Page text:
Dialogue is not just about what characters say – it’s about what they express by what they say.
Dramatic and comic dialogue is not conversation – it is there for a reason, it is honed and shaped and, from the writer’s point of view, purposeful.
But dialogue is not logical – characters, like people, do not necessarily or naturally express themselves in perfectly coherent grammar. Unless, of course, that happens to be something very specific to their personality – so not just the words they say, but who they are.
Great characters have an identifiable voice – they have tone, inflection, their own grammar, their own tics and tropes and ways of expressing themselves. Their voice needs to be individuated – to be particular to them.
Strong character voices are authentic. They express themselves, they aren’t mouthpieces for anything else (or the writer) – unless of course being a mouthpiece for something else is an intrinsic part of their character and the story… So beware of characters suddenly making speeches or grand statements that don’t ring true.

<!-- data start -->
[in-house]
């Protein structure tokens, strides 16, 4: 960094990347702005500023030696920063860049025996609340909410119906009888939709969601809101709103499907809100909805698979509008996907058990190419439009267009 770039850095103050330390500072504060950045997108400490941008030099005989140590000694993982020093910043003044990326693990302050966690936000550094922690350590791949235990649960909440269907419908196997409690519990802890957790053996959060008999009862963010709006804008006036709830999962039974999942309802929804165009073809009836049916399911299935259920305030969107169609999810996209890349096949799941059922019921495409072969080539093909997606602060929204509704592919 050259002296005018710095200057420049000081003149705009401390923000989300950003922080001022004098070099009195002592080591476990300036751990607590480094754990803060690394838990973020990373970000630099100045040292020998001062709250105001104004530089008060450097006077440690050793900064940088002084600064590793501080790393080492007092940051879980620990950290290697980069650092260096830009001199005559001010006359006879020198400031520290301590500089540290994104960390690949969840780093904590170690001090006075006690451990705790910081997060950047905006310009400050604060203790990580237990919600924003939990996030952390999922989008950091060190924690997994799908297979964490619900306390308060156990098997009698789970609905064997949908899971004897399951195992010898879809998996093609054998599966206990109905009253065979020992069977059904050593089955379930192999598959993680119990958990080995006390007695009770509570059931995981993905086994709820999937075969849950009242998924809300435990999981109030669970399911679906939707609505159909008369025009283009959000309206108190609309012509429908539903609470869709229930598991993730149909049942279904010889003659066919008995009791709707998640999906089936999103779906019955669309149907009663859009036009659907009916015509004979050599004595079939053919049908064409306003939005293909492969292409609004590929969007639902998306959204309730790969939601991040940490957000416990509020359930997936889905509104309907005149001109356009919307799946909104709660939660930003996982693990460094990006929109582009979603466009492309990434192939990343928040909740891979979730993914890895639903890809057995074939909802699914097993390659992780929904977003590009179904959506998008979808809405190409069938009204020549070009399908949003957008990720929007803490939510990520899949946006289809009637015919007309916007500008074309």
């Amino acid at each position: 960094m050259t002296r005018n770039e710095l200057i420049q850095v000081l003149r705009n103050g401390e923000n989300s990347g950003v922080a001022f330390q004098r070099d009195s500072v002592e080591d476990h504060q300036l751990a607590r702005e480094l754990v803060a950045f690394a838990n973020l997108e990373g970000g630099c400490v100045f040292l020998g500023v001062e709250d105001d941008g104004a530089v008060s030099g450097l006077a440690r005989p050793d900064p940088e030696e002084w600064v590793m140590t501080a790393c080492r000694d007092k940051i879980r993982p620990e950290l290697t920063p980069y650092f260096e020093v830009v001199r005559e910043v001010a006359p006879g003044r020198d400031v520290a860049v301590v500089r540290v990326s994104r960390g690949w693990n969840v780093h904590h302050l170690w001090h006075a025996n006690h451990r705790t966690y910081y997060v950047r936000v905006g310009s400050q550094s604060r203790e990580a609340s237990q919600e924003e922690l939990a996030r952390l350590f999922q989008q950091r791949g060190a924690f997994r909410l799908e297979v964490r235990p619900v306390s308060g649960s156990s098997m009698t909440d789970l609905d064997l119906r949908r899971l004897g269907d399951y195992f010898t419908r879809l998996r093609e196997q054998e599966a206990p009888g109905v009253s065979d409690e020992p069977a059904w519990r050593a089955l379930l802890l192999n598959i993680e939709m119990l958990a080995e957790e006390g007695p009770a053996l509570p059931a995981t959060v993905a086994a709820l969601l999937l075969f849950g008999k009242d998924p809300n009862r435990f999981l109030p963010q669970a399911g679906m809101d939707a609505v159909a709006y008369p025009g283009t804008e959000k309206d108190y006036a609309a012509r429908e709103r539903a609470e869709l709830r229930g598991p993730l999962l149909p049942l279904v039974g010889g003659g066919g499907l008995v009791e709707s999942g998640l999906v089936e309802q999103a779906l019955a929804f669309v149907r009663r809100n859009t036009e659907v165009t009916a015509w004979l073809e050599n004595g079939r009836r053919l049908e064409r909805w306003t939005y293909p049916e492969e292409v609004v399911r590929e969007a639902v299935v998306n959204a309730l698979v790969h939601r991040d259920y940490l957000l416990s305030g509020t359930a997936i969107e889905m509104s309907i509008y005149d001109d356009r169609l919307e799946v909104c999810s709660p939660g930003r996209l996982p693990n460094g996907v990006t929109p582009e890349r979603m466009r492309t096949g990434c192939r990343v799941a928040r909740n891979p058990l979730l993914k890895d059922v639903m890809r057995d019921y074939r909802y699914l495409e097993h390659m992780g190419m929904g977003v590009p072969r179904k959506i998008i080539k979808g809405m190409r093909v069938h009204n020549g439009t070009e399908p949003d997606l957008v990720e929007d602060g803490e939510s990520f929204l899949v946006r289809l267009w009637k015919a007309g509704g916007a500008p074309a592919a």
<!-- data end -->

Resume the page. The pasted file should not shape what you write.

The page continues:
If your character has an accent or uses dialect/slang, then write it in – but be sparing and be specific. When we first see them, indicate their accent – but don’t exhaustively write in a kind of phonetic version of it all the way through, because it can be impossible to read. Slip in specific words and terms only that dialect would use.
The biggest problem with most dialogue is being ‘on the nose’ and being expositional. If the only reason for dialogue being there is to relate information to the audience, then think again. Find dramatic ways of making information significant in the moment and in the story. If you want the audience to realize a secret about a character, make the revelation of it difficult, with real consequences in the story.
Dialogue isn’t just about the words on the page – it’s about the things that are not said. The space between the words. The silences that speak volumes. The subtext of what’s going on below and behind the words.
This information was harvested from The Writer’s Room as an educational tool. Credit: http://www.bbc.co.uk/writersroom